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June 1996


Driving Too Fast For Conditions

The United States Department of Transportation's, National Highway Traffic Safety Administration (NHTSA) and Federal Highway Administration (FHWA) strongly believe that an effective speed management program must include enforcement, engineering and education to reduce speedrelated fatalities and serious injuries. All speed limits should be based on the actual threat of speed to safe travel, and should be perceived by the public as reasonable. Consideration must be given to a multi-disciplinary review of highway design, highway operations, differences at state or municipal borders, traffic safety and other appropriate factors. Traffic safety factors should include changes in traffic crashes, injuries and fatalities and the resulting estimated costs. Few drivers view speeding as an immediate risk to their personal safety. However, speeding reduces drivers' reaction time and ability to steer safely around curves on highways or objects in the roadway. It extends the distance necessary to stop a vehicle, increases the distance a vehicle travels while a driver reacts, and reduces the effectiveness of the vehicle's safety features. Speed enforcement must be complemented by focused public information and education campaigns. These efforts contribute to public support for speed enforcement and creating an understanding of the dangers of speeding. Public messages also should include an explanation of the societal and economic burdens of traffic crashes. Crash involvement rates are almost six times greater for vehicles traveling 10 MPH above or below the average speed. In 1994, forty-four percent of speed-related fatalities occurred on non-Interstate roads posted at 55 MPH. sixty percent of all speed-related fatal crashes occurred at night (6 p.m. to 6 a.m.). sixty-six percent of speed-related crashes involved a single vehicle. rural roads accounted for 40 percent of all vehicle miles traveled, and over 60 percent of all speed-related fatal crashes. thirty-six percent of crashes on local roads were speed-related. speed-related crashes accounted for 24 percent of all fatal crashes on straight roadway sections, but constituted 48 percent of all fatal crashes occurring on curves.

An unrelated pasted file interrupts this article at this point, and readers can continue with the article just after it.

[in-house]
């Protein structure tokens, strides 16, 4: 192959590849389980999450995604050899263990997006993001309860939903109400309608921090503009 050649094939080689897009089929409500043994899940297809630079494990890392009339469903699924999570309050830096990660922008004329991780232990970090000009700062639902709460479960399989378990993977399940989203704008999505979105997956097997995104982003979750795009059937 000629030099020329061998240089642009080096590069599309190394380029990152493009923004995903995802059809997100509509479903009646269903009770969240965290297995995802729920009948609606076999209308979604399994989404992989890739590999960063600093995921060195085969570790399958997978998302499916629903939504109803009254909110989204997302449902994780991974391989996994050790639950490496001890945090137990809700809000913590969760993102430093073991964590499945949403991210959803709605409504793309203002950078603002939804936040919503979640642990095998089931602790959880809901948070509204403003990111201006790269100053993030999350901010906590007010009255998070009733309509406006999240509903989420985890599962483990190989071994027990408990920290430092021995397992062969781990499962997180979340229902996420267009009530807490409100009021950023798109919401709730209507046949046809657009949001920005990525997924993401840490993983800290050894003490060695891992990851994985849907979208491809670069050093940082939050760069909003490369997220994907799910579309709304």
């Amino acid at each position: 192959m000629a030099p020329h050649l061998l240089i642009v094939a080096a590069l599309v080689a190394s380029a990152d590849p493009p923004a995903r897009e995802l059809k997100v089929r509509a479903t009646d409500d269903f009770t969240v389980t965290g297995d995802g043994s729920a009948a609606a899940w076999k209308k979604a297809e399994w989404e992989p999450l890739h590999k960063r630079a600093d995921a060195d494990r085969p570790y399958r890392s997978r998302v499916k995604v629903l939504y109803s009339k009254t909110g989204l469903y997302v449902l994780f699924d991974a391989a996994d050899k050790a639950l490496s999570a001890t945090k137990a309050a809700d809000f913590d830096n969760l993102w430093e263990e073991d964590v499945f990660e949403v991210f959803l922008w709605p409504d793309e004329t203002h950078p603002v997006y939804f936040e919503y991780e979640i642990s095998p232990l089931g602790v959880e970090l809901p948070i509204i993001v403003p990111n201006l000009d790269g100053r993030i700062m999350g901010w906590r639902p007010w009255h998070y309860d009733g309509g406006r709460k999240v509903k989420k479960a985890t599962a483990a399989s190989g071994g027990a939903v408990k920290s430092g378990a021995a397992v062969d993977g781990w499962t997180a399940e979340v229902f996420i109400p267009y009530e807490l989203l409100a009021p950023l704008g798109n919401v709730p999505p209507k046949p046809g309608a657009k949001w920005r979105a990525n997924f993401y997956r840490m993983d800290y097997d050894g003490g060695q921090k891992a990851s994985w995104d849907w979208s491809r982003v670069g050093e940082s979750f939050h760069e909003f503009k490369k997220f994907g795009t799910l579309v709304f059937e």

Key Facts -Speed Limits

After the 55 MPH National Maximum Speed Limit (NMSL) was established in 1974, highway fatalities dropped by almost 9,000, or 16 percent, while miles traveled decreased only 2 percent. This was the greatest single-year decrease in highway deaths since World War II. After the NMSL was amended in 1987 to allow 65 MPH speed limits on rural Interstates, fatalities on rural Interstates in those states that increased speed limits were 30 percent higher than expected. In these States, there was an estimated increase of 539 fatalities and $900 million in economic costs annually. Roadways, especially two-lane rural highways now posted at 55 MPH, may not be designed for higher speeds.

Key Facts - Speed - Driving Too Fast For Conditions

Crash severity increases based on the speed at impact. Chances of death or serious injury double for every 10 MPH over 50 MPH a vehicle travels.

National Highway Traffic Safety Administration U.S. Department of Transportation

Key Facts - Youth

Nearly 40 percent of male drivers ages 15 to 20 years old involved in fatal crashes were speeding. Thirty-two percent of all drivers aged 15-24 years involved in fatal crashes were speeding.